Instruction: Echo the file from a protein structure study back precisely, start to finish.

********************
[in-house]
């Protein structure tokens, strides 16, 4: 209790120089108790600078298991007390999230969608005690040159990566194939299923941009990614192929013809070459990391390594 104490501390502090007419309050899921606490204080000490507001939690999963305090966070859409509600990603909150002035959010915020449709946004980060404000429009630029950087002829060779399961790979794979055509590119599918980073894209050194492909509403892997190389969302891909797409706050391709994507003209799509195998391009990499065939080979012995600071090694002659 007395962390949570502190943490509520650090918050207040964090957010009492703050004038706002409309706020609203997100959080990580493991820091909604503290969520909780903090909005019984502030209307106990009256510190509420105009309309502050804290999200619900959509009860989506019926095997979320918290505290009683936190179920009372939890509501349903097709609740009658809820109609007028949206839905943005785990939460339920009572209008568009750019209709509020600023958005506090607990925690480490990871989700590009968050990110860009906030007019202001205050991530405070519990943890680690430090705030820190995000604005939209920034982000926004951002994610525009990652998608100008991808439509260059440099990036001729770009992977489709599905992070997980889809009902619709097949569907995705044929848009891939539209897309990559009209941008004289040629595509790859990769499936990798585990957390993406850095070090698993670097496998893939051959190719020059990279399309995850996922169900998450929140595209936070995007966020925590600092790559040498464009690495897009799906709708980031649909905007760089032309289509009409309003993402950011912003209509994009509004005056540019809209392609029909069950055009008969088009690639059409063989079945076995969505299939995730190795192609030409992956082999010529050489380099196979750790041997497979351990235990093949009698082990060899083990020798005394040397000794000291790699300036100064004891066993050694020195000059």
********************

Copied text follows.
[in-house]
């Protein structure tokens, strides 16, 4: 209790120089108790600078298991007390999230969608005690040159990566194939299923941009990614192929013809070459990391390594 104490501390502090007419309050899921606490204080000490507001939690999963305090966070859409509600990603909150002035959010915020449709946004980060404000429009630029950087002829060779399961790979794979055509590119599918980073894209050194492909509403892997190389969302891909797409706050391709994507003209799509195998391009990499065939080979012995600071090694002659 007395962390949570502190943490509520650090918050207040964090957010009492703050004038706002409309706020609203997100959080990580493991820091909604503290969520909780903090909005019984502030209307106990009256510190509420105009309309502050804290999200619900959509009860989506019926095997979320918290505290009683936190179920009372939890509501349903097709609740009658809820109609007028949206839905943005785990939460339920009572209008568009750019209709509020600023958005506090607990925690480490990871989700590009968050990110860009906030007019202001205050991530405070519990943890680690430090705030820190995000604005939209920034982000926004951002994610525009990652998608100008991808439509260059440099990036001729770009992977489709599905992070997980889809009902619709097949569907995705044929848009891939539209897309990559009209941008004289040629595509790859990769499936990798585990957390993406850095070090698993670097496998893939051959190719020059990279399309995850996922169900998450929140595209936070995007966020925590600092790559040498464009690495897009799906709708980031649909905007760089032309289509009409309003993402950011912003209509994009509004005056540019809209392609029909069950055009008969088009690639059409063989079945076995969505299939995730190795192609030409992956082999010529050489380099196979750790041997497979351990235990093949009698082990060899083990020798005394040397000794000291790699300036100064004891066993050694020195000059």